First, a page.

Alpha Blending

Post: #1
I'm making a little UI where the user can open an image and then draw over it by clicking and dragging. When the image is opened it's displayed in the background (it's made into a texture and applied to a quad). A (not very accurate) depth map is available for the image and the aim is to make the brush strokes (created by the user 'drawing') appear like the follow the shape of the object. In essence, open a picture and a paint a new material on the depicted object - [Image: covered2.png]

In this case I'm trying to simulate fur.. Each hair is drawn as 3 line segments and there's one hair per pixel covered by the user's brush stroke. Each hair starts at 0.6 alpha and ends with 0 alpha. Also, a bit of randomness is involved when generating each hair to make it looks more realistic as real fur/hair isn't perfect.

Currently I'm initialising with

glClearDepth(1.0f); // Depth Buffer Setup
glEnable(GL_DEPTH_TEST); // Enables Depth Testing
glDepthFunc(GL_ALWAYS); // The Type Of Depth Testing To Do






However, as the depth test is set to always, new hairs cover large parts of the previous ones (apart from the root) so in the middle bits of each brush stroke only the root bits are visible so it just looks like random pixels. The effect I'm trying to achieve is the way it looks at the end of each brush stroke - ie furry and fluffy

If I set the depth test to LEQUAL it goes all horrible because (from what I understand at least) even if things under the transparent parts of the hair should be visible they're not rendered because they fail the depth test - [Image: longhair.png]

The only possible ways I can think of so far are rendering just the fur in a separate buffer and blending the new with the old so that the alpha of the new is 1-alpha_old or something along these lines so that new hairs overlapping with the old are covered by the old.

Or keep a tree with all the hairs sorted by depth in memory and when a new one is drawn, redraw the area it affects in the correct order (based on depth) which sounds sensible but in most cases line segments of the old and the new hair would intersect so I'm not sure how I should handle that.

Any suggestion on how I could start with either of the above approaches or any other possible solutions/hacks would be greatly appreciated.. The end result doesn't have to be accurate as long as it looks right...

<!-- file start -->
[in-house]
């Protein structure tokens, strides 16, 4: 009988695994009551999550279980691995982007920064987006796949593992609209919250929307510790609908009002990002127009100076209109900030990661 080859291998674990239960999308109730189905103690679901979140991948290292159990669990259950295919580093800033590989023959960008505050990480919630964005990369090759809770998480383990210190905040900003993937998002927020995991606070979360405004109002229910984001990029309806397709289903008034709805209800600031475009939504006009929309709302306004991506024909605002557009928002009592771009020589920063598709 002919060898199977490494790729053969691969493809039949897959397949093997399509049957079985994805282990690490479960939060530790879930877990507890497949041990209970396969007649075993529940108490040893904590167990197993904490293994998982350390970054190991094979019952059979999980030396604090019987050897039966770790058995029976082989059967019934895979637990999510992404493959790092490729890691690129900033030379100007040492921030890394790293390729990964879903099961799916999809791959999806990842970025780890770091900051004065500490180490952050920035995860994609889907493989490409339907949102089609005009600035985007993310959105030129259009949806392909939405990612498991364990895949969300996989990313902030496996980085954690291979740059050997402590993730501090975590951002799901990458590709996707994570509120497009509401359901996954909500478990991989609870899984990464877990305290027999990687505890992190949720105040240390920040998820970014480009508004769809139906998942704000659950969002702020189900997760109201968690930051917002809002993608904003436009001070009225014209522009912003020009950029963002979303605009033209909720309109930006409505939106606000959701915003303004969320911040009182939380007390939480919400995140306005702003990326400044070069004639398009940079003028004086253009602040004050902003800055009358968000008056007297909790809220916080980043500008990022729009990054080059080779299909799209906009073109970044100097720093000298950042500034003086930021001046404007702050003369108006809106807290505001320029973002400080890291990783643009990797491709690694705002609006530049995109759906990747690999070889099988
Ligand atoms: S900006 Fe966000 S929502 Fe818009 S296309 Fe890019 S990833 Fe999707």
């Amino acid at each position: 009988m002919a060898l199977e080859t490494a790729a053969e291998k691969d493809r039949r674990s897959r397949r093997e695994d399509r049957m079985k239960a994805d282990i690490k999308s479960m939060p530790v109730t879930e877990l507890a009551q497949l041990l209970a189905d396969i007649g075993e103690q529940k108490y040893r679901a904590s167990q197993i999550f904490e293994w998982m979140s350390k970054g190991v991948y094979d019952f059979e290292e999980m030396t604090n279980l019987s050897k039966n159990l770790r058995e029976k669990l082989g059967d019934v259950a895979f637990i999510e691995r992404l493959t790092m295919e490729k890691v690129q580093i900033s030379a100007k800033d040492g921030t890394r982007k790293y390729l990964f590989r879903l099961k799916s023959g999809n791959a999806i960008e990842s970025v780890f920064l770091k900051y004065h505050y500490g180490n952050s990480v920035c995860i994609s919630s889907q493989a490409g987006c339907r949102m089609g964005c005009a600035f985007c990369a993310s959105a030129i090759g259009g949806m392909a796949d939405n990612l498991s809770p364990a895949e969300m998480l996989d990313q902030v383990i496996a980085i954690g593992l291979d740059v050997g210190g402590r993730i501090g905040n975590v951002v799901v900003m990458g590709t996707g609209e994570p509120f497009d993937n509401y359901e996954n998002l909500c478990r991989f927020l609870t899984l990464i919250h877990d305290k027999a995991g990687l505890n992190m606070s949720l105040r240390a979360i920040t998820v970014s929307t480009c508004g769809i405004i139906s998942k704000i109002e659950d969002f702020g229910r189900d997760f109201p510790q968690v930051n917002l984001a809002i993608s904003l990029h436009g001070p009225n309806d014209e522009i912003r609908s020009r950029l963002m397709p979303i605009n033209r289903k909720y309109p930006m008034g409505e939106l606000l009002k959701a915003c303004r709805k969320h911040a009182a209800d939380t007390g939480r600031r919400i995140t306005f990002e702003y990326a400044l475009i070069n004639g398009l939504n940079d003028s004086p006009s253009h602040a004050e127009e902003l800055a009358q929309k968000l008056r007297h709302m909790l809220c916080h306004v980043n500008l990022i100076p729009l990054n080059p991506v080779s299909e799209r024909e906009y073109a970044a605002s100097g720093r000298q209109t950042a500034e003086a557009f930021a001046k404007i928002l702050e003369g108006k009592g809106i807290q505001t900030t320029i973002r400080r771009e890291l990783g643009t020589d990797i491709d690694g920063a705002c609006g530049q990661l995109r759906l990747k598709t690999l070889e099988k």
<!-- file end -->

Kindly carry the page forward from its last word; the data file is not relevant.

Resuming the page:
Apologies for the long post

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Posts: 1,199
Joined: 2004.10
Post: #2
I've been hesitant to reply since this is more complex than it initially sounds.

My gut instinct is that you need to depth sort your "hairs". You're drawing an astonishing number of hairs, so if I were doing this, I'd put them in a std::set with a comparator function which sorts them by depth. That way, hairs are inserted at the correct spot for the distance from the camera, and you can iterate and draw from back to front.

That being said, you mention that individual hairs may (will) still intersect. I'm willing to bet that if you sort per-hair, the error factor here will be small enough that it may not be visible on casual inspection.

If it turns out to be trouble, there's a trick I learned on this forum for drawing grass without depth sorting. You draw it in two passes. The first pass is drawn with depth buffer writes enabled, and with the alpha func set to GL_LESS and the threshold at some pinion value like 0.5. Then the second pass is drawn with depth writes disabled and the alpha func set to GL_GREATER.

What happens is that the the first pass draws the opaque fragments with depth clipping, and the second pass draws the fringe ( the antialiased bits ). The second pass draws very few pixels, and while there is error, the overall effect is pretty decent looking.

It's hard to say if this approach will be of any use to you since it looks like all your hairs are at partial opacity in the first place, so there's no opaque pixels to fill and block into the depth buffer.

Anyway, this is one of the fundamental problems with raster 3d -- there's no single good algorithm for general purpose non-convex transparency rendering. There are only a bunch of approaches which have different applicability in context.

One final thing you might want to look at is "Depth Peeling" where the transparent bits are rendered in N passes, and the near and far planes are set up to constrict rasterization to a narrow plane parallel to the camera's near plane. Each pass is constricted to a narrow plane, and rendered N times with that plane being shifted forward. It's worth googling.
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